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Federal Case Materials Checklist: Introduction

This guide is intended to familiarize the user with the U.S. court structure, publication of federal decisions, and finding the text of federal cases. Primary sources are listed throughout this document, as well as some important Internet sites.
URL: http://libguides.law.ucla.edu/federalcasechecklist

Important Note About Access to Databases

Be sure to read the Access to Databases Guide carefully before beginning your research.

Useful Links

Overview of the Federal Court System



Source: BNA’s Directory of State and Federal Courts, Judges and Clerks (2009)

The Branches of the Federal Court System

Courts within the federal court system are commonly referred to as the “guardians of the Constitution.” The branches of the federal court system include: (1) the United States Supreme Court, (2) the United States Courts of Appeal, (3) the United States District Courts, (4) Bankruptcy Court, and (5) legislative or Article I courts, including the United States Court of Military Appeals, the United States Tax Court, and the United States Court of Veterans’ Appeals. The three main branches of the federal court system are described below. Additional information regarding the federal court system is available at http://www.uscourts.gov/FederalCourts.aspx.

  1. United States Supreme Court

    The United States Supreme Court is the highest court in the United States. The United States Supreme Court consists of one Chief Justice of the United States and eight Associate Justices, all of whom are nominated by the President of the United States and then appointed with the advice and consent of the Senate.

    Pursuant to Article III of the United States Constitution, the United States Supreme Court hears cases dealing with the constitutionality of a law, cases involving the laws and treaties of the United States, cases involving ambassadors and public ministers, cases involving disputes between two or more states, and cases involving admiralty and bankruptcy law. Opinions of the United States Supreme Court are published in the United States Reports and are available in print (KF101 .A32) and online (http://www.supremecourt.gov/opinions/opinions.aspx and in WestlawNext and LexisAdvance). Dockets of the Supreme Court of the United States may be searched at http://www.supremecourt.gov/docket/docket.aspx.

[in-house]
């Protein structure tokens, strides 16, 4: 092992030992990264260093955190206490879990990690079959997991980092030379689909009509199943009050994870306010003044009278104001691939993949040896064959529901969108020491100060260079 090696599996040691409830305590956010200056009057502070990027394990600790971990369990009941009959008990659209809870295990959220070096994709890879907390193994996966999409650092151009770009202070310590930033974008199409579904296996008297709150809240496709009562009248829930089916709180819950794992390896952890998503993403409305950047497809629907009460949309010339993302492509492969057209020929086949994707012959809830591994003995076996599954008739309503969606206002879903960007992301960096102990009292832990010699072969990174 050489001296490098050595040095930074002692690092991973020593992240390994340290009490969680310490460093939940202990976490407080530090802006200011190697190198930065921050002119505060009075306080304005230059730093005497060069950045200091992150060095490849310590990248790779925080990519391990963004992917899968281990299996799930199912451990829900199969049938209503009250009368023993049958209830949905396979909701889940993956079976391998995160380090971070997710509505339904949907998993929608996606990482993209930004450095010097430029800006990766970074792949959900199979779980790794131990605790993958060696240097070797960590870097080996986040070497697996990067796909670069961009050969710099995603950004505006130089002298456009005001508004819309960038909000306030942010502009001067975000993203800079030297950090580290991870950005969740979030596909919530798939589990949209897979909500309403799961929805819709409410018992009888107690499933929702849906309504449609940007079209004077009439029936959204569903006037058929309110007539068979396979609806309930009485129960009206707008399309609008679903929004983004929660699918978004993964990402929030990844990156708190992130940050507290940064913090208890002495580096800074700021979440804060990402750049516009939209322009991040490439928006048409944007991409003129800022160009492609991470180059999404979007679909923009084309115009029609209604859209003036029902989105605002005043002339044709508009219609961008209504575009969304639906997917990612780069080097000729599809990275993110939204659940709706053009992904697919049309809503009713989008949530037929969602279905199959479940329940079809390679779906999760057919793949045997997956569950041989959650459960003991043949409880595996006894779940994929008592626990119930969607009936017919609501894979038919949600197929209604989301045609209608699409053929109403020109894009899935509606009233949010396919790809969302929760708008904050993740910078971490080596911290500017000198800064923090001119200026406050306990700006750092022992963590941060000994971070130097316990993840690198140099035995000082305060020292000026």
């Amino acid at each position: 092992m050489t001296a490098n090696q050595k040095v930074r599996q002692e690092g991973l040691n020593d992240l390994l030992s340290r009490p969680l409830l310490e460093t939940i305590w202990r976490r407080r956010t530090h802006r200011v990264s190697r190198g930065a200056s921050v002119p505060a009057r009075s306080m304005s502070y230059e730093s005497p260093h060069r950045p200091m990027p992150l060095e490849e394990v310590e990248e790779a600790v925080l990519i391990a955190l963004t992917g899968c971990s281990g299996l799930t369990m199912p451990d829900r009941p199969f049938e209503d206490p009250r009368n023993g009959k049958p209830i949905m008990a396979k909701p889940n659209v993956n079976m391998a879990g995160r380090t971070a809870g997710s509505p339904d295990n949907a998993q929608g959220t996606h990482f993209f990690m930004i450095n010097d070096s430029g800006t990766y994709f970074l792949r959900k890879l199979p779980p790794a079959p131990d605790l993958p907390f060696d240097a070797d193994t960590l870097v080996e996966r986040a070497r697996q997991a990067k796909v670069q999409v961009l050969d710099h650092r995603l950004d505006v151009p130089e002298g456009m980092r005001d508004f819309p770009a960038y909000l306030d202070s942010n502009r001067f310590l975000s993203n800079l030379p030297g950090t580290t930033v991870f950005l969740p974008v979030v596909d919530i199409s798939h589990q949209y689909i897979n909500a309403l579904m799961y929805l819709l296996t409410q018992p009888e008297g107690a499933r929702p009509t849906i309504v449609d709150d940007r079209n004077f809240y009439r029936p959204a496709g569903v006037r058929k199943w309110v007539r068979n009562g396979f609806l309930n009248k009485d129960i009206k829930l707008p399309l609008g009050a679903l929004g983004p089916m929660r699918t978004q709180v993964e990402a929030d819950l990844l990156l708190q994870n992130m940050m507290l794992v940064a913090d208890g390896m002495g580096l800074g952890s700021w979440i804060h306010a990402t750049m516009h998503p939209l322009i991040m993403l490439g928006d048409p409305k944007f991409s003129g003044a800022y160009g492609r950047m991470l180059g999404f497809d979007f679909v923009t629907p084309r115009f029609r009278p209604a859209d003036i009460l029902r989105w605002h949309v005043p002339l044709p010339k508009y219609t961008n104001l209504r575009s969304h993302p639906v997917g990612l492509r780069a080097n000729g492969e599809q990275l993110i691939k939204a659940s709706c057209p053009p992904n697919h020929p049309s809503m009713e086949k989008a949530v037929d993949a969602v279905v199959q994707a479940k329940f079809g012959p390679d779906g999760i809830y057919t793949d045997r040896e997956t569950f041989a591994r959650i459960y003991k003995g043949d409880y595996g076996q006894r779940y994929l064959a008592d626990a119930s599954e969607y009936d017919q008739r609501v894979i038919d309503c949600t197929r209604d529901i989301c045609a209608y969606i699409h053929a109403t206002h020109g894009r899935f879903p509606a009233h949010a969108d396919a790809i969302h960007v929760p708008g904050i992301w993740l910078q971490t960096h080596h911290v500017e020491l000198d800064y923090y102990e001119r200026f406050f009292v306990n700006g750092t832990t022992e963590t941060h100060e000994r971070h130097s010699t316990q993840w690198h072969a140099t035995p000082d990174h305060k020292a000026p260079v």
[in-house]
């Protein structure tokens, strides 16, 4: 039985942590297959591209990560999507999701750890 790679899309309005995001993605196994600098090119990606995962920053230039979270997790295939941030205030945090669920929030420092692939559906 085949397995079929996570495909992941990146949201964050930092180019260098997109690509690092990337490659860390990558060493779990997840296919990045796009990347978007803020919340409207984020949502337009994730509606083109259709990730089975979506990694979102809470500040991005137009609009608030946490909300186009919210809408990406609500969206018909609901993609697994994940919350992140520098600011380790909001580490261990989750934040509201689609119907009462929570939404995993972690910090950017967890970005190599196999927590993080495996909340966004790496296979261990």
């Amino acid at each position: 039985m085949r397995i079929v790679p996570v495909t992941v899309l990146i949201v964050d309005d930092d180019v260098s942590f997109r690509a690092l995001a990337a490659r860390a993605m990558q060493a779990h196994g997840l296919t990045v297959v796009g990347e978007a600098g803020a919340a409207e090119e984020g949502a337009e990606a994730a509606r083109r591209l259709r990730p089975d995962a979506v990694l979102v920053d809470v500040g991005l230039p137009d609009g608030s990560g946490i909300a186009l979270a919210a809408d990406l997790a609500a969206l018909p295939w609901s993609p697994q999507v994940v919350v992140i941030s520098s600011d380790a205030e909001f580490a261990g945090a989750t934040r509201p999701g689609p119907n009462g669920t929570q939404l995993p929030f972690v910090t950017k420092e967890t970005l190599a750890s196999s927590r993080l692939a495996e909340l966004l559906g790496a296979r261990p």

1. United States Court of Appeals

     
    Source: U.S. Courts: The Federal Judiciary, http://www.uscourts.gov/court_locator.aspx

    As illustrated above, the United States Court of Appeals is organized into 12 regional circuits, each of which has one United States Court of Appeals that hears appeals of decisions handed down in district courts located in its circuit, as well as appeals of decisions of federal administrative agencies. The United States Court of Appeals for the Federal Circuit has nationwide jurisdiction to hear appeals of specialized cases involving patent laws and those decided by the Court of International Trade and the Court of Federal Claims.

    Opinions of the United States Courts of Appeals are published in the Federal Reporter and are available in print (KF105 .F42) and online (in Westlaw, Lexis, and Bloomberg Law). Dockets of the United States Courts of Appeal may be searched in Bloomberg Law (UCLA Law students, faculty, and staff only) or for a fee at PACER at http://www.pacer.gov/pcl.html. Readers may click on the circuit map above to navigate to the U.S. Court’s interactive Court Locator, which provides links and contact information for individual courts within the federal court system.
  1. United States District Courts

    The United States District Courts serve as the trial courts of the federal court system. Subject to limits set by Congress and the Constitution, federal district courts have jurisdiction to hear nearly all categories of federal cases, both civil and criminal. There are 94 federal judicial districts, including at least one judicial district in each state, the District of Columbia, Puerto Rico, the Virgin Islands, Guam, and the Northern Mariana Islands.

    Selected opinions from district court cases are published in the Federal Supplement and are available in print (KF120 .F4) and online (in Westlaw, Lexis, and Bloomberg Law). Dockets of the United States District Courts may be searched in Bloomberg Law (UCLA Law students, faculty, and staff only) or for a fee at PACER at http://pacer.psc.uscourts.gov/uspci.html. Readers may click on the circuit map above to navigate to the U.S. Court’s interactive Court Locator, which provides links and contact information for individual courts within the federal court system.

Court Home Pages for U.S. Courts Serving California

U.S. Court of Appeals, Ninth Circuit

U.S. Court of Appeals, Ninth Circuit, Bankruptcy

California Central District Court

California Eastern District Court

California Northern District Court

California Southern District Court

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